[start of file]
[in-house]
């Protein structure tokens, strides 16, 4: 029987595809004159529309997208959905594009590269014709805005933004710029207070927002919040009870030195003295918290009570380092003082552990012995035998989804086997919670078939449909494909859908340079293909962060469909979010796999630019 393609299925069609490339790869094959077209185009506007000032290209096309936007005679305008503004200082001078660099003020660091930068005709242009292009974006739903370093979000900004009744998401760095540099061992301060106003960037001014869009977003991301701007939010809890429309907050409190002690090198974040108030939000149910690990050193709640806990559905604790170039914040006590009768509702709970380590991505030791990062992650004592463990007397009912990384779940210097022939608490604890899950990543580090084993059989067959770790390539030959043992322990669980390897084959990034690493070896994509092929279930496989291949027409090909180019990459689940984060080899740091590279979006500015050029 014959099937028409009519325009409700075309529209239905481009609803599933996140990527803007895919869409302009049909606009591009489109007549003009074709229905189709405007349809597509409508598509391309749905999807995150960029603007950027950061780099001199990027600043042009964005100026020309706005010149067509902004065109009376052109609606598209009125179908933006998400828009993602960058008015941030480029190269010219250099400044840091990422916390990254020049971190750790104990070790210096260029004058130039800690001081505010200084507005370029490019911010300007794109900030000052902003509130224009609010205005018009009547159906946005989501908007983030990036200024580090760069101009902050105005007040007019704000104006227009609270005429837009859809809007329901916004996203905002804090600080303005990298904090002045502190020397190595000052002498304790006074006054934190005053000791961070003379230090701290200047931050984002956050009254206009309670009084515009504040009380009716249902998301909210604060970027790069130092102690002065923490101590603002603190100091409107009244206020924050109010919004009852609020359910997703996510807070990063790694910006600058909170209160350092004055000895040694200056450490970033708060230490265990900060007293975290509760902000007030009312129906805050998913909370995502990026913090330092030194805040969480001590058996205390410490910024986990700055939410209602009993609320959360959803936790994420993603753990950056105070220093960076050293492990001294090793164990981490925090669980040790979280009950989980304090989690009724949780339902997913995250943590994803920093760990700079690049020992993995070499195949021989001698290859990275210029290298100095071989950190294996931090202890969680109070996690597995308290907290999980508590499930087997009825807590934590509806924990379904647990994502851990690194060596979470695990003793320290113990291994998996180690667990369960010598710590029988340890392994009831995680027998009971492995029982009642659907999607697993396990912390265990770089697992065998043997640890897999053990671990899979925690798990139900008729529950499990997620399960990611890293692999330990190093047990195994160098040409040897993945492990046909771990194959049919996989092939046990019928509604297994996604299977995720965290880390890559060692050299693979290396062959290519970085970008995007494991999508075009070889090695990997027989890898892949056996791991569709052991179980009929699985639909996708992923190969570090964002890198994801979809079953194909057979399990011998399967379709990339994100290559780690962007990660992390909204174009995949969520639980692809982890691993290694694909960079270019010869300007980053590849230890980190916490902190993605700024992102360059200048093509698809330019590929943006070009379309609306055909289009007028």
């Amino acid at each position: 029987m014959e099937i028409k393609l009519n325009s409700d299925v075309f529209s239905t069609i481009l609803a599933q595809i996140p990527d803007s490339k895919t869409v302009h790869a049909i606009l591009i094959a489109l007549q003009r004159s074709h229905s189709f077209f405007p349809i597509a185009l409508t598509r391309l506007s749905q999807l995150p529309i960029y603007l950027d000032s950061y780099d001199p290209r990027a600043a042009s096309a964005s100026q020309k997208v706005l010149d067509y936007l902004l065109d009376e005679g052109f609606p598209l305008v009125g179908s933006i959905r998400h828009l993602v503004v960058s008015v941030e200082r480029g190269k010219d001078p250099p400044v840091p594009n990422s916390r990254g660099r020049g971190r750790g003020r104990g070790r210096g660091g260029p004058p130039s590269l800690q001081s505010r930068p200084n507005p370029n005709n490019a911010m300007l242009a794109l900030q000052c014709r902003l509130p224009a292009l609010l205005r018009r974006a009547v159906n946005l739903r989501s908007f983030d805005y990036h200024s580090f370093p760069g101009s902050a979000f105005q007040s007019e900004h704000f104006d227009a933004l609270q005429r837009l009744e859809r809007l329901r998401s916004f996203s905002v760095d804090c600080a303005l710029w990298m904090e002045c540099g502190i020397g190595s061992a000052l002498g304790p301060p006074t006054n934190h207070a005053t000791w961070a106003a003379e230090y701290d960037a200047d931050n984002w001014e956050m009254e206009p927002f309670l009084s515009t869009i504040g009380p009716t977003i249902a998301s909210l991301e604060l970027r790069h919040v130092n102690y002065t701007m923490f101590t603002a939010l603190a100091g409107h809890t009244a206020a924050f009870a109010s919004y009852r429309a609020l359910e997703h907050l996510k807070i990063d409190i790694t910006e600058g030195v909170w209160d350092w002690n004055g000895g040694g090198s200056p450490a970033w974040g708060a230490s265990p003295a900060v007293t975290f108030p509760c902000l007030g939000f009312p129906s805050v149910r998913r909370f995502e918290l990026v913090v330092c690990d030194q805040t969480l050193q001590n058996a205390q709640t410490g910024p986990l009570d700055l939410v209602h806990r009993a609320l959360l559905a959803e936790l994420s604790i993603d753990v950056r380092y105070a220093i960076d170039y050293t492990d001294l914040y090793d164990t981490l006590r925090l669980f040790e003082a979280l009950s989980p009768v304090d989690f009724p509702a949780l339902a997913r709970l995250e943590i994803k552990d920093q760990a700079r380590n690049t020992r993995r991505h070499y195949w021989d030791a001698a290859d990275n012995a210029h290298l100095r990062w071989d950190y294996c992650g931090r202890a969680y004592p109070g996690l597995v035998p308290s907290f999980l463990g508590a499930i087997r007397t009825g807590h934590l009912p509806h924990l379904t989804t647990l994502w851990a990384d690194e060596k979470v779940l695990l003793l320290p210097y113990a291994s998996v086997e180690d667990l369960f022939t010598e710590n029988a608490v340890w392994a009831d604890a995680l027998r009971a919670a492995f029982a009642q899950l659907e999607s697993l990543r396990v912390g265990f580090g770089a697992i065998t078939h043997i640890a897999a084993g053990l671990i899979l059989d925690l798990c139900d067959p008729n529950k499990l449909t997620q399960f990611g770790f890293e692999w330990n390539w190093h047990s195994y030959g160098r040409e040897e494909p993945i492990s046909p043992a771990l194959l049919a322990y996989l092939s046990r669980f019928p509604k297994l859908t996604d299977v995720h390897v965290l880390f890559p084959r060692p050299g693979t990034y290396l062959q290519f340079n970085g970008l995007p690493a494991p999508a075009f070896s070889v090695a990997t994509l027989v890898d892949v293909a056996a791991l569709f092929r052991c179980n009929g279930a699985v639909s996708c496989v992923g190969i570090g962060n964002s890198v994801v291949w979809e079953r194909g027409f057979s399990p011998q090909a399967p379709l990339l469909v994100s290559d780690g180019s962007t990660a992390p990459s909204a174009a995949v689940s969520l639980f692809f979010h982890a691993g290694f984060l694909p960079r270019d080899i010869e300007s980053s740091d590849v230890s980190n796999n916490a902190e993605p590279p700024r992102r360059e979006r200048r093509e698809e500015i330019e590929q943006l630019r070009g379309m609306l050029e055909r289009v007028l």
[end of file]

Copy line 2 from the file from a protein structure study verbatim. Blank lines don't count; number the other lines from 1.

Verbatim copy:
């Protein structure tokens, strides 16, 4: 029987595809004159529309997208959905594009590269014709805005933004710029207070927002919040009870030195003295918290009570380092003082552990012995035998989804086997919670078939449909494909859908340079293909962060469909979010796999630019 393609299925069609490339790869094959077209185009506007000032290209096309936007005679305008503004200082001078660099003020660091930068005709242009292009974006739903370093979000900004009744998401760095540099061992301060106003960037001014869009977003991301701007939010809890429309907050409190002690090198974040108030939000149910690990050193709640806990559905604790170039914040006590009768509702709970380590991505030791990062992650004592463990007397009912990384779940210097022939608490604890899950990543580090084993059989067959770790390539030959043992322990669980390897084959990034690493070896994509092929279930496989291949027409090909180019990459689940984060080899740091590279979006500015050029 014959099937028409009519325009409700075309529209239905481009609803599933996140990527803007895919869409302009049909606009591009489109007549003009074709229905189709405007349809597509409508598509391309749905999807995150960029603007950027950061780099001199990027600043042009964005100026020309706005010149067509902004065109009376052109609606598209009125179908933006998400828009993602960058008015941030480029190269010219250099400044840091990422916390990254020049971190750790104990070790210096260029004058130039800690001081505010200084507005370029490019911010300007794109900030000052902003509130224009609010205005018009009547159906946005989501908007983030990036200024580090760069101009902050105005007040007019704000104006227009609270005429837009859809809007329901916004996203905002804090600080303005990298904090002045502190020397190595000052002498304790006074006054934190005053000791961070003379230090701290200047931050984002956050009254206009309670009084515009504040009380009716249902998301909210604060970027790069130092102690002065923490101590603002603190100091409107009244206020924050109010919004009852609020359910997703996510807070990063790694910006600058909170209160350092004055000895040694200056450490970033708060230490265990900060007293975290509760902000007030009312129906805050998913909370995502990026913090330092030194805040969480001590058996205390410490910024986990700055939410209602009993609320959360959803936790994420993603753990950056105070220093960076050293492990001294090793164990981490925090669980040790979280009950989980304090989690009724949780339902997913995250943590994803920093760990700079690049020992993995070499195949021989001698290859990275210029290298100095071989950190294996931090202890969680109070996690597995308290907290999980508590499930087997009825807590934590509806924990379904647990994502851990690194060596979470695990003793320290113990291994998996180690667990369960010598710590029988340890392994009831995680027998009971492995029982009642659907999607697993396990912390265990770089697992065998043997640890897999053990671990899979925690798990139900008729529950499990997620399960990611890293692999330990190093047990195994160098040409040897993945492990046909771990194959049919996989092939046990019928509604297994996604299977995720965290880390890559060692050299693979290396062959290519970085970008995007494991999508075009070889090695990997027989890898892949056996791991569709052991179980009929699985639909996708992923190969570090964002890198994801979809079953194909057979399990011998399967379709990339994100290559780690962007990660992390909204174009995949969520639980692809982890691993290694694909960079270019010869300007980053590849230890980190916490902190993605700024992102360059200048093509698809330019590929943006070009379309609306055909289009007028």